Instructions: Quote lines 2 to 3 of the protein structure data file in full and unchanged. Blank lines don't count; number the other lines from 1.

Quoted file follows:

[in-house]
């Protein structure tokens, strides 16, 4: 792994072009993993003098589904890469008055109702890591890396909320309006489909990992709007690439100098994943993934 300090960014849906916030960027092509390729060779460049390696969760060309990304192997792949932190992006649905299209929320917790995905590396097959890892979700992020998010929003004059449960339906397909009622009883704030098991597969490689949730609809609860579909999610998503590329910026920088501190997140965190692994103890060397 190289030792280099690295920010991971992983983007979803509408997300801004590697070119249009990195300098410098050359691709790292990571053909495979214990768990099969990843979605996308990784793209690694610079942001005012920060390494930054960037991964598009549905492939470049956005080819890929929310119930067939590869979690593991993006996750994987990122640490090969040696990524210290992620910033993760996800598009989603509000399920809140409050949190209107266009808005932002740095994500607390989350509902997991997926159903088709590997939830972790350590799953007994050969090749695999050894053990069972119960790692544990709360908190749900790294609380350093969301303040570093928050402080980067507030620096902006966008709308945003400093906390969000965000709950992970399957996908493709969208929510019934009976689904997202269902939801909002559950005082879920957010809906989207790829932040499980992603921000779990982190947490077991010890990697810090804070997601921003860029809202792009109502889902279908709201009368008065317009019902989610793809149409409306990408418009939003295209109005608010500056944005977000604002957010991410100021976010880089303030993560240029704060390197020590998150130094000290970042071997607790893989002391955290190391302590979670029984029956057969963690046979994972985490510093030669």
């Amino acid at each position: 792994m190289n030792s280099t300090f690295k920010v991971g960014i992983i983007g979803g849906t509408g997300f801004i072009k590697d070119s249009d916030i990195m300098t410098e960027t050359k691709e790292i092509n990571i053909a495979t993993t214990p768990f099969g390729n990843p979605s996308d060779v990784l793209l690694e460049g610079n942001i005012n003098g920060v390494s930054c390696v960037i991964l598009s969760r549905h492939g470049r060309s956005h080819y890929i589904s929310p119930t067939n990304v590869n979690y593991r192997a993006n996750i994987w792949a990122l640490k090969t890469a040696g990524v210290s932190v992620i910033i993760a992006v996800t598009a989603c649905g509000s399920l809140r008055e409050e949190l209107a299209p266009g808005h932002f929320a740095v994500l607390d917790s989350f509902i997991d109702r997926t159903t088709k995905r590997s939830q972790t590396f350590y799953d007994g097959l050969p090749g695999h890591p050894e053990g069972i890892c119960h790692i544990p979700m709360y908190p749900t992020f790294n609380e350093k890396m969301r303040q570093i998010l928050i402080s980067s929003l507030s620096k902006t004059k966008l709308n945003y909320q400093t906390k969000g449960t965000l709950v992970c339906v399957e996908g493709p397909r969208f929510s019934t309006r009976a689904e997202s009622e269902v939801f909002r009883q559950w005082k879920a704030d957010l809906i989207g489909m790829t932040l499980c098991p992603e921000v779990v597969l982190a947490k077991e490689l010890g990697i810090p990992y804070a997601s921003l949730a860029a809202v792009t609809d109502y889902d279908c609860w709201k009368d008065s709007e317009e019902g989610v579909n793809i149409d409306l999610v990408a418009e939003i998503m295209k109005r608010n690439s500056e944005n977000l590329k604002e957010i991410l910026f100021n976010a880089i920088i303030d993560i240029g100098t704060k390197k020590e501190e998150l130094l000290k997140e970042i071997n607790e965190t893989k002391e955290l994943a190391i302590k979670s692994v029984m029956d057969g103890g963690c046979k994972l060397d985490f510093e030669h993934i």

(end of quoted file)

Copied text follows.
């Protein structure tokens, strides 16, 4: 792994072009993993003098589904890469008055109702890591890396909320309006489909990992709007690439100098994943993934 300090960014849906916030960027092509390729060779460049390696969760060309990304192997792949932190992006649905299209929320917790995905590396097959890892979700992020998010929003004059449960339906397909009622009883704030098991597969490689949730609809609860579909999610998503590329910026920088501190997140965190692994103890060397 190289030792280099690295920010991971992983983007979803509408997300801004590697070119249009990195300098410098050359691709790292990571053909495979214990768990099969990843979605996308990784793209690694610079942001005012920060390494930054960037991964598009549905492939470049956005080819890929929310119930067939590869979690593991993006996750994987990122640490090969040696990524210290992620910033993760996800598009989603509000399920809140409050949190209107266009808005932002740095994500607390989350509902997991997926159903088709590997939830972790350590799953007994050969090749695999050894053990069972119960790692544990709360908190749900790294609380350093969301303040570093928050402080980067507030620096902006966008709308945003400093906390969000965000709950992970399957996908493709969208929510019934009976689904997202269902939801909002559950005082879920957010809906989207790829932040499980992603921000779990982190947490077991010890990697810090804070997601921003860029809202792009109502889902279908709201009368008065317009019902989610793809149409409306990408418009939003295209109005608010500056944005977000604002957010991410100021976010880089303030993560240029704060390197020590998150130094000290970042071997607790893989002391955290190391302590979670029984029956057969963690046979994972985490510093030669």
């Amino acid at each position: 792994m190289n030792s280099t300090f690295k920010v991971g960014i992983i983007g979803g849906t509408g997300f801004i072009k590697d070119s249009d916030i990195m300098t410098e960027t050359k691709e790292i092509n990571i053909a495979t993993t214990p768990f099969g390729n990843p979605s996308d060779v990784l793209l690694e460049g610079n942001i005012n003098g920060v390494s930054c390696v960037i991964l598009s969760r549905h492939g470049r060309s956005h080819y890929i589904s929310p119930t067939n990304v590869n979690y593991r192997a993006n996750i994987w792949a990122l640490k090969t890469a040696g990524v210290s932190v992620i910033i993760a992006v996800t598009a989603c649905g509000s399920l809140r008055e409050e949190l209107a299209p266009g808005h932002f929320a740095v994500l607390d917790s989350f509902i997991d109702r997926t159903t088709k995905r590997s939830q972790t590396f350590y799953d007994g097959l050969p090749g695999h890591p050894e053990g069972i890892c119960h790692i544990p979700m709360y908190p749900t992020f790294n609380e350093k890396m969301r303040q570093i998010l928050i402080s980067s929003l507030s620096k902006t004059k966008l709308n945003y909320q400093t906390k969000g449960t965000l709950v992970c339906v399957e996908g493709p397909r969208f929510s019934t309006r009976a689904e997202s009622e269902v939801f909002r009883q559950w005082k879920a704030d957010l809906i989207g489909m790829t932040l499980c098991p992603e921000v779990v597969l982190a947490k077991e490689l010890g990697i810090p990992y804070a997601s921003l949730a860029a809202v792009t609809d109502y889902d279908c609860w709201k009368d008065s709007e317009e019902g989610v579909n793809i149409d409306l999610v990408a418009e939003i998503m295209k109005r608010n690439s500056e944005n977000l590329k604002e957010i991410l910026f100021n976010a880089i920088i303030d993560i240029g100098t704060k390197k020590e501190e998150l130094l000290k997140e970042i071997n607790e965190t893989k002391e955290l994943a190391i302590k979670s692994v029984m029956d057969g103890g963690c046979k994972l060397d985490f510093e030669h993934i």